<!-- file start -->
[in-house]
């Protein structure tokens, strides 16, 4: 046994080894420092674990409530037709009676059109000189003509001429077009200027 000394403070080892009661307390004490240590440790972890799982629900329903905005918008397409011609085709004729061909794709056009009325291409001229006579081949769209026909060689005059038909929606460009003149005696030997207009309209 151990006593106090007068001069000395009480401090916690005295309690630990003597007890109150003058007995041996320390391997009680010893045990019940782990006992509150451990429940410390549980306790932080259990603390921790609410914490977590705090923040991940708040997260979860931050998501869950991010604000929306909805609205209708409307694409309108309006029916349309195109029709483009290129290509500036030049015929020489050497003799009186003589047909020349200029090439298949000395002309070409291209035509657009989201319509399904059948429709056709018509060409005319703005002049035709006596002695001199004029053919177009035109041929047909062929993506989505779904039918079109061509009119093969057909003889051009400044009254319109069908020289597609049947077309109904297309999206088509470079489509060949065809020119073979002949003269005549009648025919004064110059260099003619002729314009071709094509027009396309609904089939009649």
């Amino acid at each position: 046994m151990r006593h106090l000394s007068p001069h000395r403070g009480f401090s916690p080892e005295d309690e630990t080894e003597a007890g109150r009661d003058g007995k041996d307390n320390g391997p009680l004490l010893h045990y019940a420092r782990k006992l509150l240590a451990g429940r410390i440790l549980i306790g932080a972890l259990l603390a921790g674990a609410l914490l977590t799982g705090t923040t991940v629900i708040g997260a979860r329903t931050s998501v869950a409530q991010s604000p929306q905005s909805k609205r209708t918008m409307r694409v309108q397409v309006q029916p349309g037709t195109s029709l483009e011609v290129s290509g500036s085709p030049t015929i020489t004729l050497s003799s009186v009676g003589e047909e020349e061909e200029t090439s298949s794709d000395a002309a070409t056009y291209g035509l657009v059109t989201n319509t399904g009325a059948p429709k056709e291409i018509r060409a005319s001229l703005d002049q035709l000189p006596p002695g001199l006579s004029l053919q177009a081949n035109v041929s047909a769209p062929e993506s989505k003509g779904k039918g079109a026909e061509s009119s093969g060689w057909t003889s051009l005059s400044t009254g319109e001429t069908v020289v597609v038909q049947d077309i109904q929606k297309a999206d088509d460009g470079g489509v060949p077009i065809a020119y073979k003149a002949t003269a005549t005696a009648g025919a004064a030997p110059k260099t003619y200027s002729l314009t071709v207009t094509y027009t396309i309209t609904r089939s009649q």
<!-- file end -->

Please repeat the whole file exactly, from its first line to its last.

[in-house]
């Protein structure tokens, strides 16, 4: 046994080894420092674990409530037709009676059109000189003509001429077009200027 000394403070080892009661307390004490240590440790972890799982629900329903905005918008397409011609085709004729061909794709056009009325291409001229006579081949769209026909060689005059038909929606460009003149005696030997207009309209 151990006593106090007068001069000395009480401090916690005295309690630990003597007890109150003058007995041996320390391997009680010893045990019940782990006992509150451990429940410390549980306790932080259990603390921790609410914490977590705090923040991940708040997260979860931050998501869950991010604000929306909805609205209708409307694409309108309006029916349309195109029709483009290129290509500036030049015929020489050497003799009186003589047909020349200029090439298949000395002309070409291209035509657009989201319509399904059948429709056709018509060409005319703005002049035709006596002695001199004029053919177009035109041929047909062929993506989505779904039918079109061509009119093969057909003889051009400044009254319109069908020289597609049947077309109904297309999206088509470079489509060949065809020119073979002949003269005549009648025919004064110059260099003619002729314009071709094509027009396309609904089939009649």
């Amino acid at each position: 046994m151990r006593h106090l000394s007068p001069h000395r403070g009480f401090s916690p080892e005295d309690e630990t080894e003597a007890g109150r009661d003058g007995k041996d307390n320390g391997p009680l004490l010893h045990y019940a420092r782990k006992l509150l240590a451990g429940r410390i440790l549980i306790g932080a972890l259990l603390a921790g674990a609410l914490l977590t799982g705090t923040t991940v629900i708040g997260a979860r329903t931050s998501v869950a409530q991010s604000p929306q905005s909805k609205r209708t918008m409307r694409v309108q397409v309006q029916p349309g037709t195109s029709l483009e011609v290129s290509g500036s085709p030049t015929i020489t004729l050497s003799s009186v009676g003589e047909e020349e061909e200029t090439s298949s794709d000395a002309a070409t056009y291209g035509l657009v059109t989201n319509t399904g009325a059948p429709k056709e291409i018509r060409a005319s001229l703005d002049q035709l000189p006596p002695g001199l006579s004029l053919q177009a081949n035109v041929s047909a769209p062929e993506s989505k003509g779904k039918g079109a026909e061509s009119s093969g060689w057909t003889s051009l005059s400044t009254g319109e001429t069908v020289v597609v038909q049947d077309i109904q929606k297309a999206d088509d460009g470079g489509v060949p077009i065809a020119y073979k003149a002949t003269a005549t005696a009648g025919a004064a030997p110059k260099t003619y200027s002729l314009t071709v207009t094509y027009t396309i309209t609904r089939s009649q």